Unless it’s a shared-use path, you’re not allowed to cycle on it. You risk a Fixed Penalty Notice – and the ire of all the pedestrians on that pavement. The anger that pavement cycling causes is disproportionate when compared to the danger posed by drivers on pavements. Department for Transport statistics show that well over over 100 pedestrians were killed by vehicles on ‘footways or verges’ between 2009 and 2013; one pedestrian was killed in an incident with a cyclist on a footway/verge in that period. Nevertheless, pavement cycling causes distress even when it doesn’t cause physical harm. And it’s illegal. Don’t do it.

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3. Be polite on shared-use paths

Don’t behave to pedestrians on shared paths like bad drivers do to you on the road. If you want to ride fast, ride on the road. On a shared path, slow down. Ring your bell. You do have a bell? If not, a courteous ‘Good morning’ will alert pedestrians who haven’t heard you. Give them plenty of room when you pass. Thank them if they step to one side. Sometimes pedestrians or their dogs will wander over the dividing line of a shared path into the cyclists’ bit. Don’t ‘punishment pass’ them. No one likes a rules Nazi.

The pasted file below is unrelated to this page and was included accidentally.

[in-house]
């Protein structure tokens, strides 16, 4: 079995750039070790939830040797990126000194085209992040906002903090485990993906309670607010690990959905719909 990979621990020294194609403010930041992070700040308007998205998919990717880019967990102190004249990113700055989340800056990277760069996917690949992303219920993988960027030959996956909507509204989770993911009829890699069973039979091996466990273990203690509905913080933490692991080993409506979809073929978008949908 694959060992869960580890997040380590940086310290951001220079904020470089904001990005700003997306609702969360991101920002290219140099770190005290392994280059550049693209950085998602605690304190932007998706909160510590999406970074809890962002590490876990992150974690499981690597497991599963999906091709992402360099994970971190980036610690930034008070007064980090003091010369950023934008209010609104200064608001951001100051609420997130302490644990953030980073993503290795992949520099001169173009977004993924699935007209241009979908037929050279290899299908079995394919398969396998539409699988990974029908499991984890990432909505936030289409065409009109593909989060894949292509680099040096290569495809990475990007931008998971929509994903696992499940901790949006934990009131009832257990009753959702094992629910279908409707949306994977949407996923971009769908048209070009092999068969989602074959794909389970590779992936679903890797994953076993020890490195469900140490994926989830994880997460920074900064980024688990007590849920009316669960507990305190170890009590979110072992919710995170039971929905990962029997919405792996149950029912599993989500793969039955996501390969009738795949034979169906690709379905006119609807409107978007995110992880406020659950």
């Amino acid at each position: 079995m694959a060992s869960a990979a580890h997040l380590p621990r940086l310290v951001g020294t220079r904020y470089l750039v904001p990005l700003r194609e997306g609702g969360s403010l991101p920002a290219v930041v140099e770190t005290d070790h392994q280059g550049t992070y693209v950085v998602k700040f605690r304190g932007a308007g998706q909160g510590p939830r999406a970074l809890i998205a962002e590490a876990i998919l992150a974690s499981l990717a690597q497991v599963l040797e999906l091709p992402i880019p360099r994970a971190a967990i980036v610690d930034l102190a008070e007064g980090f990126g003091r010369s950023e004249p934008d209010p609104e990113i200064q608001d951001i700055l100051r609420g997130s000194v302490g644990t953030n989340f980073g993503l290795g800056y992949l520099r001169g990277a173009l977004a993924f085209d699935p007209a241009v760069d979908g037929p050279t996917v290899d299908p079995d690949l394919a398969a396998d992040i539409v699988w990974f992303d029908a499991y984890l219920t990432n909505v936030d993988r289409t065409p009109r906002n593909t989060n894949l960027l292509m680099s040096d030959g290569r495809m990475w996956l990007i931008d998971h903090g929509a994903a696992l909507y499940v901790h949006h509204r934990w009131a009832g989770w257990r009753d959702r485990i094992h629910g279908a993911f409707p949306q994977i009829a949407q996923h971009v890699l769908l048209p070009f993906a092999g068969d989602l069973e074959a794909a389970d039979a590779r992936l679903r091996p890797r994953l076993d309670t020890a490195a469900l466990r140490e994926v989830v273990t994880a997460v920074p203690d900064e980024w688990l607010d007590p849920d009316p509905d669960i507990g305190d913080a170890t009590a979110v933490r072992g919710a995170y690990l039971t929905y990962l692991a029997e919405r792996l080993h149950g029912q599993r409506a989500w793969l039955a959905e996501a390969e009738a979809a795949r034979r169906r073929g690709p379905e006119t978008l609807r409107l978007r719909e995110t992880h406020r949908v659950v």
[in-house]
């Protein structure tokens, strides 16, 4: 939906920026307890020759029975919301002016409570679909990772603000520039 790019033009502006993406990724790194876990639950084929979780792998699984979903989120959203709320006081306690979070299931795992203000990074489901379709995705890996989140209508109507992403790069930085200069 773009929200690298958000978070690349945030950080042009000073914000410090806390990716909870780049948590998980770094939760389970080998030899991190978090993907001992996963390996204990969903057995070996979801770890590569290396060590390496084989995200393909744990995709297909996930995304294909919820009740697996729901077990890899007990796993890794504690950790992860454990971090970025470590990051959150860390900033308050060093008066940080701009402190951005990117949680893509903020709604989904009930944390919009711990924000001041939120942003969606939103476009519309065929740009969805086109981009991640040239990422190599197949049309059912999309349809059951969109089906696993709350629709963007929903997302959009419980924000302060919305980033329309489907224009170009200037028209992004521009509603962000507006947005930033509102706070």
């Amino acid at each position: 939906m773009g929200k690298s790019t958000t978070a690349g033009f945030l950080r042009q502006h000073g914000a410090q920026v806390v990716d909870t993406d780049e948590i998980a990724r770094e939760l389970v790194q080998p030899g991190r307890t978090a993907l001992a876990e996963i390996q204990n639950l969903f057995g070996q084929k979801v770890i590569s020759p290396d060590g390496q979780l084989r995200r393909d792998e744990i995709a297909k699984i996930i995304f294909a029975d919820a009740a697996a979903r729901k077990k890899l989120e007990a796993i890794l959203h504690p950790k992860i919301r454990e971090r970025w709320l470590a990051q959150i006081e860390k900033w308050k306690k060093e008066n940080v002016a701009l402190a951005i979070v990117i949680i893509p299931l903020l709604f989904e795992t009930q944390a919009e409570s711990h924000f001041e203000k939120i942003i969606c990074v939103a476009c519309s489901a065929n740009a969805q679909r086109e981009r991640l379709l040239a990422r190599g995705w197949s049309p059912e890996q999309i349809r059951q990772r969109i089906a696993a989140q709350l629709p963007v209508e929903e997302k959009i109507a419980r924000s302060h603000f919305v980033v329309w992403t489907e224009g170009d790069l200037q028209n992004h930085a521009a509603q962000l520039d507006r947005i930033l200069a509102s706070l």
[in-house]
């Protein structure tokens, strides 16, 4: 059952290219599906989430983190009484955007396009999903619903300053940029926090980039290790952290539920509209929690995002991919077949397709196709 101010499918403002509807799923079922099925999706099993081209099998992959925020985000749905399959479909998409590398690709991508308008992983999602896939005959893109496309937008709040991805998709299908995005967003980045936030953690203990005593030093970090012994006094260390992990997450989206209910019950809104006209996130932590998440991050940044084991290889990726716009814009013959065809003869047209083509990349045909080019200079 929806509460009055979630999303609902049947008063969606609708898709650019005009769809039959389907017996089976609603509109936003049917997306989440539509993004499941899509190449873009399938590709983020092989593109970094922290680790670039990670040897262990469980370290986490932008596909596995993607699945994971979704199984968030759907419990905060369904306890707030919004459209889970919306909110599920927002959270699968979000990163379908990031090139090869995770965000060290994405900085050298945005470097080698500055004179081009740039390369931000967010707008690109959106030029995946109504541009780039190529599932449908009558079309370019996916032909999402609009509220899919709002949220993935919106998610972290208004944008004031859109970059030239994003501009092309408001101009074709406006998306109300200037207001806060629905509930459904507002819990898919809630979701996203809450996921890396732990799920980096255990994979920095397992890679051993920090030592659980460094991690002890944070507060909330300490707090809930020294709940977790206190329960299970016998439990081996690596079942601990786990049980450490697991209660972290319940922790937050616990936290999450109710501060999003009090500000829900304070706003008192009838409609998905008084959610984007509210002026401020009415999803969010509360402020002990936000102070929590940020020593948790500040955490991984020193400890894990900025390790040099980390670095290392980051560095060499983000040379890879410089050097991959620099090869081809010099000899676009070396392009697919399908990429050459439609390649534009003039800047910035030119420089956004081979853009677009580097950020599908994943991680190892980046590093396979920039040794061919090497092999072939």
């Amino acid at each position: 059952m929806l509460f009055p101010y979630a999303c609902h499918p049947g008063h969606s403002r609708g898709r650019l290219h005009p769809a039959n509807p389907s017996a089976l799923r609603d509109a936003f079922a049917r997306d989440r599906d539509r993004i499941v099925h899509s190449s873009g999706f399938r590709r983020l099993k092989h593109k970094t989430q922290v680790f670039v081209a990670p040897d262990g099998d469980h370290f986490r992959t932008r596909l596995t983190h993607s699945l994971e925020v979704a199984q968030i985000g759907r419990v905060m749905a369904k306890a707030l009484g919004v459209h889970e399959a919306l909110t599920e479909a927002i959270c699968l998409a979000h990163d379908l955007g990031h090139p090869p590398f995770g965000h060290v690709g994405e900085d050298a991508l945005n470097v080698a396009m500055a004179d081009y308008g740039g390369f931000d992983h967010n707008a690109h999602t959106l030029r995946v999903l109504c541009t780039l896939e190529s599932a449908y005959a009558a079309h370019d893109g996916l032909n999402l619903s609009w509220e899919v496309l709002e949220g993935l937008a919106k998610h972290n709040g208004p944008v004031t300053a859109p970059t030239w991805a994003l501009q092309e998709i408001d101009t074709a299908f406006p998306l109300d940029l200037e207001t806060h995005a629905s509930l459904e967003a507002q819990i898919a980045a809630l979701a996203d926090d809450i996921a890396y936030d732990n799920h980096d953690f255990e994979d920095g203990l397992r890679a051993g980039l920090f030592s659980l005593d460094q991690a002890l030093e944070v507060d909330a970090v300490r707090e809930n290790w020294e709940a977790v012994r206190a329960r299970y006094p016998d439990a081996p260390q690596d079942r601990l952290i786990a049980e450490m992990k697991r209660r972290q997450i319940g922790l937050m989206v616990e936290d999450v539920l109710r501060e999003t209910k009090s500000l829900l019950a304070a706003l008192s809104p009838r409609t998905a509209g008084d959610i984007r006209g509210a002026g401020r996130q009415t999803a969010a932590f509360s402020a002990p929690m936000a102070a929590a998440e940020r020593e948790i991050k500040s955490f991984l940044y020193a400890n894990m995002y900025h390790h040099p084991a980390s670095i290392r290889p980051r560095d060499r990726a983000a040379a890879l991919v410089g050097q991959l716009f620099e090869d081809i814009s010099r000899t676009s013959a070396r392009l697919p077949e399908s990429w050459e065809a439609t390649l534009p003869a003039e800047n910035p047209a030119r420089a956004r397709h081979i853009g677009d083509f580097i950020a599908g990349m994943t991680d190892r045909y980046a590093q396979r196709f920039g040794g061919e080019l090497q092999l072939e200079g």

4. Use effective lights

It’s a legal requirement to have cycle lights between dusk and dawn. Cycling without lights risks a Fixed Penalty Notice. It also makes it harder for other road users to spot you, so increases your risk of an accident. While you want your lights to be bright, avoid front lights that are too bright. Headlamps intended for mountain biking at night can dazzle other road users. This is an offence. The Highway Code says: ‘You MUST NOT use any lights in a way which would dazzle or cause discomfort to other road users, including pedestrians, cyclists and horse riders.’

5. Signal clearly

Signal Clearly